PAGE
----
Feature by Marthe Hensmann
A fine summer’s day is best spent outdoors and even better at Ryton Organic Gardens: ten acres of beautifully landscaped gardens where the vegetable is king and where you can find out everything about organic gardening and food.
Have a closer look at the gardens
Click the images button below to see a gallery of photographs from the gardens.
Plenty to see and learn for everyone
If you want to know how to turn your small backgarden into a lush organic paradise or just have a relaxing stroll - the 30 individually themed gardens lure not only the keen gardener but offer plenty for the whole family.
The Herb Garden
"Our aim is to encourage and enable people to buy, grow and eat their own food", explains director Jackie Gear, "but of course you can just come for a lovely day outdoors as the gardens are attractive in their own right".
Even if you are a complete novice on horticultural matters, the gardens make you aware of the benefit of ‘going organic’ - the natural way of growing and eating food without the use of chemicals.
Our aim is to encourage and enable people to buy, grow and eat their own food.
Director Jackie Gear
One of the highlights I found on my recent visit was the wonderful herb-garden, where lavender, thyme and tea tree grow.
I also enjoyed the bee-garden, which hosts not only a small colony of nature’s little helpers but also an array of plants on which they feed.
The composting display
The Vegetable Way and allottment show you how to grow your own vegetables, which is a tasty and cheap enterprise.
The Vegetable Kingdom is the newest addition to the gardens, recently opened by the Prince of Wales. Exploring the world of veggies, it offers plenty of information on their history, diversity and benefits. Did you know that there are 360 varieties of tomato in Britain, for example?
There are amazing varieties of vegetables people don’t know about.
Kids can be kept busy by the many interactive features and computer games to do with the healthy stuff, while the debate chamber lets you make up your own mind about controversial issues of the day, such as GM food.
In the Herb Garden
Jackie, who together with husband and co-director Alan has recently been awarded an MBE in recognition of their work in organic horticulture, wants to encourage people to learn more about vegetables.
"There are amazing varieties of vegetables people don’t know about," she said. "We want to praise British food and make people appreciate the traditional varieties. We aim to put that across in a fun way."
It is actually illegal to sell seeds that are not registered on a National or EU list.
You can also have a peek at the laboratories of the Heritage Seed Library, where rare vegetable varieties are saved and made available to gardeners. Jackie stressed this was very important work as: "it is actually illegal to sell seeds that are not registered on a National or EU list, because of the expensive registration costs many varieties fall through the net."
The pest and disease control garden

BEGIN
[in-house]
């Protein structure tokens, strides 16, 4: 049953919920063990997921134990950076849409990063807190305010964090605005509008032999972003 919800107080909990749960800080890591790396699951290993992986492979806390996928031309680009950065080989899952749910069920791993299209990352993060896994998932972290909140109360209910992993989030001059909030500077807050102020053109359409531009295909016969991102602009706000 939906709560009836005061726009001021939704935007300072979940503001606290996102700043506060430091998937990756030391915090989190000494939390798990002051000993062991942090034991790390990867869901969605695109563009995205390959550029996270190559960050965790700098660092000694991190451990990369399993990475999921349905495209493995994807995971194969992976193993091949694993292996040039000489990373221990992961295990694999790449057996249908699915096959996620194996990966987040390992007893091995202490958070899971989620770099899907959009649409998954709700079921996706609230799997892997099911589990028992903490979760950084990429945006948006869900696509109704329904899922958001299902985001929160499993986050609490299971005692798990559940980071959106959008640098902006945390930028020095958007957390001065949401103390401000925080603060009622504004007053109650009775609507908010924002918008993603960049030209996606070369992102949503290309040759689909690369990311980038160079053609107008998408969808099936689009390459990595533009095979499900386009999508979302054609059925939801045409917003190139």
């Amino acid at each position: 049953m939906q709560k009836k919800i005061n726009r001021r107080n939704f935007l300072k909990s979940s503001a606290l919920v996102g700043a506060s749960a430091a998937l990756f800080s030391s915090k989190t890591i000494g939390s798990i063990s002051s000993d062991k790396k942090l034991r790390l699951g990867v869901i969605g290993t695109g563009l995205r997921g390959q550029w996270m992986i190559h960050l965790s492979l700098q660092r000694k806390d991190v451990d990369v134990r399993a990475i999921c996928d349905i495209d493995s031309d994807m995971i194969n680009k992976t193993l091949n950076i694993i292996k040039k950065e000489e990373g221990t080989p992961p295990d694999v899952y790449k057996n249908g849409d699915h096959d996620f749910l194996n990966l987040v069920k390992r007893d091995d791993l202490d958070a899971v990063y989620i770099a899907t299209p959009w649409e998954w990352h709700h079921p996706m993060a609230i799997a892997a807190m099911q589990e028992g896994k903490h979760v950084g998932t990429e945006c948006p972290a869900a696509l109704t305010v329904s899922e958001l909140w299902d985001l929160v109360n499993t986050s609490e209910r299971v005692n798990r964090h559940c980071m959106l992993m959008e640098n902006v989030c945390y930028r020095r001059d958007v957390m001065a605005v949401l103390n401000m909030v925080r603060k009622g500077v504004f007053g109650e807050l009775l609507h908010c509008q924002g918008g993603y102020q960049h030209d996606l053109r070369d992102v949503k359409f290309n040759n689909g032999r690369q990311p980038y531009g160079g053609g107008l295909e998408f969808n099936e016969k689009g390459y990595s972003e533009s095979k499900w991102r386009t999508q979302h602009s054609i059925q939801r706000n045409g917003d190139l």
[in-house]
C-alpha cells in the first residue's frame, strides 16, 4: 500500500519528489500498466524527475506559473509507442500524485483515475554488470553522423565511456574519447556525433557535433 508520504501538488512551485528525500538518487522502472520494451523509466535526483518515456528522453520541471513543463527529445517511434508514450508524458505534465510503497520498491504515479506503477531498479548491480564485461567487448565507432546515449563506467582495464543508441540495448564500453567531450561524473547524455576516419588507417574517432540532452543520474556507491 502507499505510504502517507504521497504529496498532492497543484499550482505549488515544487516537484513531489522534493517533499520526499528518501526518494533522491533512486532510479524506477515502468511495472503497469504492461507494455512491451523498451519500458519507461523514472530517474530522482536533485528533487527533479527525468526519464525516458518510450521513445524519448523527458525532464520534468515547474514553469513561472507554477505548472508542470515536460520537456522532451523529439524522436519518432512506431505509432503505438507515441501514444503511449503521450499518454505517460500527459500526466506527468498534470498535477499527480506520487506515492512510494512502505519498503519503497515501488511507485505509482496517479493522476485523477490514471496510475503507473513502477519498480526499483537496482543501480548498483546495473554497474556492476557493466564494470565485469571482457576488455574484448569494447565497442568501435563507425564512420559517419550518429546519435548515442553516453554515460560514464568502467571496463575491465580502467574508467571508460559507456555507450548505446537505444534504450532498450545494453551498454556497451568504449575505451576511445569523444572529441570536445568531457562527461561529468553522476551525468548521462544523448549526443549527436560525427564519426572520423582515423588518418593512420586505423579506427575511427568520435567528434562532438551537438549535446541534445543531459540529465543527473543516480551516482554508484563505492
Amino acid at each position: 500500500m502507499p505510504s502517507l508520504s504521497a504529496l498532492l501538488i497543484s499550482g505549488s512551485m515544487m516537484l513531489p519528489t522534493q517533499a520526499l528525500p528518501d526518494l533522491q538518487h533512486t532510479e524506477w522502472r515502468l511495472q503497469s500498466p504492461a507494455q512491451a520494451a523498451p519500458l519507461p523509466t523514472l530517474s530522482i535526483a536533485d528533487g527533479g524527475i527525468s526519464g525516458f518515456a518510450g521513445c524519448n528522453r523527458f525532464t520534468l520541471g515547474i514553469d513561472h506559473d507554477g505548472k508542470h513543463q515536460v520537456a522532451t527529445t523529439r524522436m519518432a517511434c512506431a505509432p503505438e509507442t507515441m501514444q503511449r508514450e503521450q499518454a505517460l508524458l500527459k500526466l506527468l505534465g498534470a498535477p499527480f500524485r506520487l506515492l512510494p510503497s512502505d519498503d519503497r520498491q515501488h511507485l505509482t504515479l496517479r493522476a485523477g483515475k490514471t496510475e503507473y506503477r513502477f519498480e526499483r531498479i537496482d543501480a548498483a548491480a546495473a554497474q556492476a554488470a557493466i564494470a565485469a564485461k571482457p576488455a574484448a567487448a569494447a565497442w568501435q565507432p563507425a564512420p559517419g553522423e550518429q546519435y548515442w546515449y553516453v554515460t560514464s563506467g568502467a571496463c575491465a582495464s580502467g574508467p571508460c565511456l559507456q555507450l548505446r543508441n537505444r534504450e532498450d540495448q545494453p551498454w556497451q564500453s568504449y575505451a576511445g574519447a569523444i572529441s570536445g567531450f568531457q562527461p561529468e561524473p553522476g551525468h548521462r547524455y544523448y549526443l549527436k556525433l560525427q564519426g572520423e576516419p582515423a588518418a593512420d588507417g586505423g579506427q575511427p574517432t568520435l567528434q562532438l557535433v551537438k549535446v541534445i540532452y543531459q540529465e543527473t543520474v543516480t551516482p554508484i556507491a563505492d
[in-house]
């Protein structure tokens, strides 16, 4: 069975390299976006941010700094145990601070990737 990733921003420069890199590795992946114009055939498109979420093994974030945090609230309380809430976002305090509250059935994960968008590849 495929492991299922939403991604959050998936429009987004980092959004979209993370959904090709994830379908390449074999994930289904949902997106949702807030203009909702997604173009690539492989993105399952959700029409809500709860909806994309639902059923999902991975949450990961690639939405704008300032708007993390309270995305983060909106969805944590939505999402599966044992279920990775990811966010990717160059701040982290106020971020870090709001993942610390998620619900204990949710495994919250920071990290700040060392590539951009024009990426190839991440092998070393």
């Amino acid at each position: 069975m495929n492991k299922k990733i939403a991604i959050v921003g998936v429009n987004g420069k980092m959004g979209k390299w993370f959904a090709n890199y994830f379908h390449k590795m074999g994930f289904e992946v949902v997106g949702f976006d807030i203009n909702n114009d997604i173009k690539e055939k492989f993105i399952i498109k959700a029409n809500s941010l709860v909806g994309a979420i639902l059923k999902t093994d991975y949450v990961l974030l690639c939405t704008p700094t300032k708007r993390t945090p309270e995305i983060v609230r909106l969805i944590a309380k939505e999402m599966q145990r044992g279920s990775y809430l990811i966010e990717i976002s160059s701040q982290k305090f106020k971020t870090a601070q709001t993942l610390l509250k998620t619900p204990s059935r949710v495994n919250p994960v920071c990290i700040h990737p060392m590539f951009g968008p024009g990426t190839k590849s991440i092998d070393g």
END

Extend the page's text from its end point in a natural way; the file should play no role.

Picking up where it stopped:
You can support them by "adopting a veg". Become the proud mother or father of a rare variety for a year and help keep the species alive. Incidentally, Prince Charles adopted the Rat’s Tail Radish!
Towards the end of the Vegetable Kingdom experience, there’s a chance to have a look at some recipes contributed by some famous chefs, including Ainsley Harriott’s Moroccan pumpkin and potato stew.
And these get the taste buds well-and-truly primed in time for a visit to the adjoining restaurant. As a devoted vegetarian, I especially enjoyed the smoked flavour of my baked aubergine with mediterranean vegetables and pine-nuts.
The world's biggest flowerpot
The gardens are run by the Henry Doubleday Research Association, a charity promoting organic farming and gardening with over 41,000 members.
Jackie joined it nearly 30 years ago because of concerns about the food being eaten then - and still being eaten now.
Five daily portions of fruit and veg
"People thought we were mad when we started and now even the government recommends eating five daily portions of fruit and veg," she said.
"It is proven now that kids are eating food high in fat and sugar and not enough fruit and veg. That puts them at great risk from diseases such as cancer."
Apart from hosting the biggest organic research centre in the country, the organisation is also involved in projects for sustainable farming in Africa and India.
"We are very much a grass-roots organisation, " explained Alan, "and we think that you cannot feed the Third World through high-tech seeds but by better farming techniques. We see the danger of the world’s food resources being concentrated in very few hands."
On GM food, they unsurprisingly take a strong position. Jackie said: "GM food terrifies us. The risks have not been assessed properly. And in my opinion, they are too high".
The gardens make a great day out
The organisation successfully campaigned against the set-up of a trial GM test field in nearby Wolston.
"We took on the GM industry and were the only organisation ever to have achieved a stop. We also lobbied the government and especially former environment minister Michael Meacher was very supportive," she said.
A great day out
Ryton Organic Gardens make a great day out, especially now the summer’s colours are at their brightest. The remarks of one visitor I met sum it up nicely: "We found there was a lot more to see than we thought. We spent all afternoon here and could have spent longer."